Nanometre-sized structures are commonplace in electronics and computing, where a single transistor may be only a few tens of nanometres across, but photonics at a nanoscale has thus far proved to be a challenge. Visible light has a wavelength in the range of 380-750nm, and when dealing with components that interact with light, this represents a minimum length scale for engineers.
A plasmon is a quantum of plasma oscillation in a material, and they can be treated as if they are particles, or quasiparticles. In surface plasmonics, plasmons can be confined to the surface of a material, where they move at the boundary between a metal and the air or a vacuum, for example. These surface waves can be excited by light; hence their importance to photonics. Furthermore, the waves themselves are sensitive to the properties of the surface across which they propagate, and these properties can be tuned by adding nanoparticles to the surface.
Photovoltaic applications use metal nanostructures to confine light at a nanometre scale. This confinement can be achieved in such a way that the interaction volume of the light is comparable to the size of a molecule. Thus nanophotonics makes possible the creation of detectors with single-molecule resolution for applications in detection and spectroscopy. One such example is that of surface-enhanced Raman spectroscopy, or SERS.
Raman spectroscopy uses infrared light, usually produced by a laser, to excite electrons in a sample. Detectors then look for scattering that corresponds to characteristic transitions between different electron states within the sample. The technique is able to provide useful information about the structure of a molecule, and it is particularly good at resolving low frequency oscillations such as those generated by the chemical bonds that make up the backbones of larger molecules. Conventionally, the technique is capable of resolutions approaching 500nm, but the use of SERS techniques can greatly improve upon this.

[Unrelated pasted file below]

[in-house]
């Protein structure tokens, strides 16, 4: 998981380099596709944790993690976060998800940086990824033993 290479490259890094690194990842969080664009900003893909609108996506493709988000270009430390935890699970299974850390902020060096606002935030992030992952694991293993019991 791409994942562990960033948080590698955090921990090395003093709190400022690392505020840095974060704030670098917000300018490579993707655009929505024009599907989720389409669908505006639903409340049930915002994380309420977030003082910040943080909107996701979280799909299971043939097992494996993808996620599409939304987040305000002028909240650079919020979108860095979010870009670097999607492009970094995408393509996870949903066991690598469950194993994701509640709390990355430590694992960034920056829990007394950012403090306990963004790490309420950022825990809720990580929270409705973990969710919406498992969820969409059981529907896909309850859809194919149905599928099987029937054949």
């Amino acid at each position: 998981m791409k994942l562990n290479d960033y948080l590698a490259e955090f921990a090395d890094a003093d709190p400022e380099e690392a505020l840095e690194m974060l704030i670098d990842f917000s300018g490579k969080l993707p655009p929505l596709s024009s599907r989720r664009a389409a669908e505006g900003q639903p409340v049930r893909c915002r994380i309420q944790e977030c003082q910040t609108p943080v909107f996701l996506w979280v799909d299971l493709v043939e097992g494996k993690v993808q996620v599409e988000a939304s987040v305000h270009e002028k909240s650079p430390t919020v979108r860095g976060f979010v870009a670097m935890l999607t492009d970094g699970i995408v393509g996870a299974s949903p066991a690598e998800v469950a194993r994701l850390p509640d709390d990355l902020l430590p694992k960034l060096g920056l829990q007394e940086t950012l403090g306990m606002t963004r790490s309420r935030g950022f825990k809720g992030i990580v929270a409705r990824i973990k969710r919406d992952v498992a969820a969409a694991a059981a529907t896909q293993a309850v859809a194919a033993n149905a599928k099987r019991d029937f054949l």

SERS involves applying metal nanoparticles to the surface of a sample, to produce a similar effect to that seen in the enhanced solar cells. Again, the intense electromagnetic fields generated by the plasmons can enhance an otherwise weak effect such as Raman scattering, leading to greatly increased sensitivity. The technique is capable of detecting single molecules. Raman spectroscopy finds applications in analysis of the purity of anaesthetic gases in medicine; pollution measurements; purity in pharmaceuticals and so on. (For further information on Raman spectroscopy, see the feature in Electro Optics April/May 2009).
Cutting out the middleman
While practical uses of nanophotonics in the immediate future are focused on enhancements of existing applications such as power generation and spectroscopy, developments on the horizon promise novel technologies. Plasmonic waveguides are analogous to those designed for photons in free space but, whereas optical waveguides have dimensions of 400 to 500nm (commensurate with the wavelengths used), plasmonic waveguides can be many times smaller, at 50 to 200nm. This opens the way to analysis of light not in a large – and comparatively expensive – spectrometer, but on a chip. Not only is there the promise of a cheaper technique, but also of broadening the range of applications that have hitherto been unaffordable.
In the applications above, plasmons are created when photons or light are absorbed by a metal nanoparticle on the surface of a material. It is possible, however, to produce the same effect in a device through direct excitation of a coherent plasmon. Van Dorpe, whose group has been working on such techniques, calls this ‘the missing link’ of photonics. The technique for producing these coherent plasmons relies upon silica nanoparticles doped with a dye that responds to a short wavelength laser. The particles absorb the short wavelength before re-emitting at the resonant wavelength of the surface plasmon. ‘This is essentially a stimulated emission of plasmons,’ states van Dorpe, meaning that the device acts as a ‘plasmon laser’.
Nanophotonics and the exotic delights of plasmonics are relatively new, but already commercially important applications can be envisaged in spectroscopy, detection, and photovoltaic solar energy. With ‘plasmonic lasers’ now on the agenda, who knows where this technology will lead us?